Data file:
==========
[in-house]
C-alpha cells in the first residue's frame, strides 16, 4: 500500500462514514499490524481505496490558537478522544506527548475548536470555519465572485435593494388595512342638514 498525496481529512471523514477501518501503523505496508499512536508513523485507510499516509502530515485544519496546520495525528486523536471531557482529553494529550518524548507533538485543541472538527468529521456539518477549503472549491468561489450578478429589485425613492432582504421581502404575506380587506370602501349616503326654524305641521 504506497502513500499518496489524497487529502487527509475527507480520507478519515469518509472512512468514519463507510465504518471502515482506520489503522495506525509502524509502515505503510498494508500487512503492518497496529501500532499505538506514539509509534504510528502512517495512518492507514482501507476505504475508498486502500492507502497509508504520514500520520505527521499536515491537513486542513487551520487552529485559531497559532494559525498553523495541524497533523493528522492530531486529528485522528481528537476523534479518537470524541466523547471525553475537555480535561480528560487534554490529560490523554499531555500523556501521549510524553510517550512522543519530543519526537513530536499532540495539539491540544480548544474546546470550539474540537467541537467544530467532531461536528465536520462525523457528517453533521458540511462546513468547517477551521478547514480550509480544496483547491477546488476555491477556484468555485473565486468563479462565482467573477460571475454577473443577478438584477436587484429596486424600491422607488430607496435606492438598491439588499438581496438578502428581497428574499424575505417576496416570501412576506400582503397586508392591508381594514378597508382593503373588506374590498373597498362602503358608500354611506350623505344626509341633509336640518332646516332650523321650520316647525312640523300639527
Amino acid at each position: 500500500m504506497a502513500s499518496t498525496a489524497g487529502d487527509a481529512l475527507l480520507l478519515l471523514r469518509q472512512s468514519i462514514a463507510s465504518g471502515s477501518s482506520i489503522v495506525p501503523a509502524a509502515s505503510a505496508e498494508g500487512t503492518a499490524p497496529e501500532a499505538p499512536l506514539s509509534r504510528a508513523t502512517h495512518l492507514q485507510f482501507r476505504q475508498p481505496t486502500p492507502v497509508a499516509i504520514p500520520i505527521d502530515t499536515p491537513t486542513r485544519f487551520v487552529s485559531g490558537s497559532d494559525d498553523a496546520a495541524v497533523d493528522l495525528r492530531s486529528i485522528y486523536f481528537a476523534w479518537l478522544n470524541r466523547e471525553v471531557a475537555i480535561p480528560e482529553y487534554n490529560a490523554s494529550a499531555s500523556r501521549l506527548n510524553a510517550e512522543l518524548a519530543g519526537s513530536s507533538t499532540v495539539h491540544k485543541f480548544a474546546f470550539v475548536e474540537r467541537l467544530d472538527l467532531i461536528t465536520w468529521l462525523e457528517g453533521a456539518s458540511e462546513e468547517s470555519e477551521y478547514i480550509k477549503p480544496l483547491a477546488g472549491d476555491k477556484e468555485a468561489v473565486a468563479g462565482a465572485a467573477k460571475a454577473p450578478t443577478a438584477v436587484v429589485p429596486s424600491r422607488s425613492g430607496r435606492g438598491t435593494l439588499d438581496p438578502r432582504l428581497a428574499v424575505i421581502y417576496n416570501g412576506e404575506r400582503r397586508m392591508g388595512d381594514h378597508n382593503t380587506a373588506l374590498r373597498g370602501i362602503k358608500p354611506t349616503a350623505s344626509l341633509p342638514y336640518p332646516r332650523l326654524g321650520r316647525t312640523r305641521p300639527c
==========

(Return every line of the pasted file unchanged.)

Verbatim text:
[in-house]
C-alpha cells in the first residue's frame, strides 16, 4: 500500500462514514499490524481505496490558537478522544506527548475548536470555519465572485435593494388595512342638514 498525496481529512471523514477501518501503523505496508499512536508513523485507510499516509502530515485544519496546520495525528486523536471531557482529553494529550518524548507533538485543541472538527468529521456539518477549503472549491468561489450578478429589485425613492432582504421581502404575506380587506370602501349616503326654524305641521 504506497502513500499518496489524497487529502487527509475527507480520507478519515469518509472512512468514519463507510465504518471502515482506520489503522495506525509502524509502515505503510498494508500487512503492518497496529501500532499505538506514539509509534504510528502512517495512518492507514482501507476505504475508498486502500492507502497509508504520514500520520505527521499536515491537513486542513487551520487552529485559531497559532494559525498553523495541524497533523493528522492530531486529528485522528481528537476523534479518537470524541466523547471525553475537555480535561480528560487534554490529560490523554499531555500523556501521549510524553510517550512522543519530543519526537513530536499532540495539539491540544480548544474546546470550539474540537467541537467544530467532531461536528465536520462525523457528517453533521458540511462546513468547517477551521478547514480550509480544496483547491477546488476555491477556484468555485473565486468563479462565482467573477460571475454577473443577478438584477436587484429596486424600491422607488430607496435606492438598491439588499438581496438578502428581497428574499424575505417576496416570501412576506400582503397586508392591508381594514378597508382593503373588506374590498373597498362602503358608500354611506350623505344626509341633509336640518332646516332650523321650520316647525312640523300639527
Amino acid at each position: 500500500m504506497a502513500s499518496t498525496a489524497g487529502d487527509a481529512l475527507l480520507l478519515l471523514r469518509q472512512s468514519i462514514a463507510s465504518g471502515s477501518s482506520i489503522v495506525p501503523a509502524a509502515s505503510a505496508e498494508g500487512t503492518a499490524p497496529e501500532a499505538p499512536l506514539s509509534r504510528a508513523t502512517h495512518l492507514q485507510f482501507r476505504q475508498p481505496t486502500p492507502v497509508a499516509i504520514p500520520i505527521d502530515t499536515p491537513t486542513r485544519f487551520v487552529s485559531g490558537s497559532d494559525d498553523a496546520a495541524v497533523d493528522l495525528r492530531s486529528i485522528y486523536f481528537a476523534w479518537l478522544n470524541r466523547e471525553v471531557a475537555i480535561p480528560e482529553y487534554n490529560a490523554s494529550a499531555s500523556r501521549l506527548n510524553a510517550e512522543l518524548a519530543g519526537s513530536s507533538t499532540v495539539h491540544k485543541f480548544a474546546f470550539v475548536e474540537r467541537l467544530d472538527l467532531i461536528t465536520w468529521l462525523e457528517g453533521a456539518s458540511e462546513e468547517s470555519e477551521y478547514i480550509k477549503p480544496l483547491a477546488g472549491d476555491k477556484e468555485a468561489v473565486a468563479g462565482a465572485a467573477k460571475a454577473p450578478t443577478a438584477v436587484v429589485p429596486s424600491r422607488s425613492g430607496r435606492g438598491t435593494l439588499d438581496p438578502r432582504l428581497a428574499v424575505i421581502y417576496n416570501g412576506e404575506r400582503r397586508m392591508g388595512d381594514h378597508n382593503t380587506a373588506l374590498r373597498g370602501i362602503k358608500p354611506t349616503a350623505s344626509l341633509p342638514y336640518p332646516r332650523l326654524g321650520r316647525t312640523r305641521p300639527c